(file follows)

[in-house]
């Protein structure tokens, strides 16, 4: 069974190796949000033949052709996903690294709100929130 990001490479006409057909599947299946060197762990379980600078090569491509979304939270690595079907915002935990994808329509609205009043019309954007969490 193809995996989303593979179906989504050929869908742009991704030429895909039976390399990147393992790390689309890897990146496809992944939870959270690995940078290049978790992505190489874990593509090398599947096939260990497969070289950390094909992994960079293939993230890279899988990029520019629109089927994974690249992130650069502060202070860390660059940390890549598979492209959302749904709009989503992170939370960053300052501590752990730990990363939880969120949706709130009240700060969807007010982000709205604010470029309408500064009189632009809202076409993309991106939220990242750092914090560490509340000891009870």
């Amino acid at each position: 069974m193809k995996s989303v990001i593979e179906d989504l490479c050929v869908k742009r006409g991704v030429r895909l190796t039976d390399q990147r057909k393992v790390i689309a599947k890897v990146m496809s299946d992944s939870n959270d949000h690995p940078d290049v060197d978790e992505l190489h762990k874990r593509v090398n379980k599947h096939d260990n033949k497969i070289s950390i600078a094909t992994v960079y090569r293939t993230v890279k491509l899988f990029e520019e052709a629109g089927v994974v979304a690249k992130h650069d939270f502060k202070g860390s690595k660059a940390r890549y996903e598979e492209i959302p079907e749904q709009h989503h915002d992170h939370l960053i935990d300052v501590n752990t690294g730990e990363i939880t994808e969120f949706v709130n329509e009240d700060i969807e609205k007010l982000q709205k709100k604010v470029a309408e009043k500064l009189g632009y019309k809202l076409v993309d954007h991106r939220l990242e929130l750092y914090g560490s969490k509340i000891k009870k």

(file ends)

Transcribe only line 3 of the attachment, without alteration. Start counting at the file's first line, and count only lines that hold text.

């Amino acid at each position: 069974m193809k995996s989303v990001i593979e179906d989504l490479c050929v869908k742009r006409g991704v030429r895909l190796t039976d390399q990147r057909k393992v790390i689309a599947k890897v990146m496809s299946d992944s939870n959270d949000h690995p940078d290049v060197d978790e992505l190489h762990k874990r593509v090398n379980k599947h096939d260990n033949k497969i070289s950390i600078a094909t992994v960079y090569r293939t993230v890279k491509l899988f990029e520019e052709a629109g089927v994974v979304a690249k992130h650069d939270f502060k202070g860390s690595k660059a940390r890549y996903e598979e492209i959302p079907e749904q709009h989503h915002d992170h939370l960053i935990d300052v501590n752990t690294g730990e990363i939880t994808e969120f949706v709130n329509e009240d700060i969807e609205k007010l982000q709205k709100k604010v470029a309408e009043k500064l009189g632009y019309k809202l076409v993309d954007h991106r939220l990242e929130l750092y914090g560490s969490k509340i000891k009870k």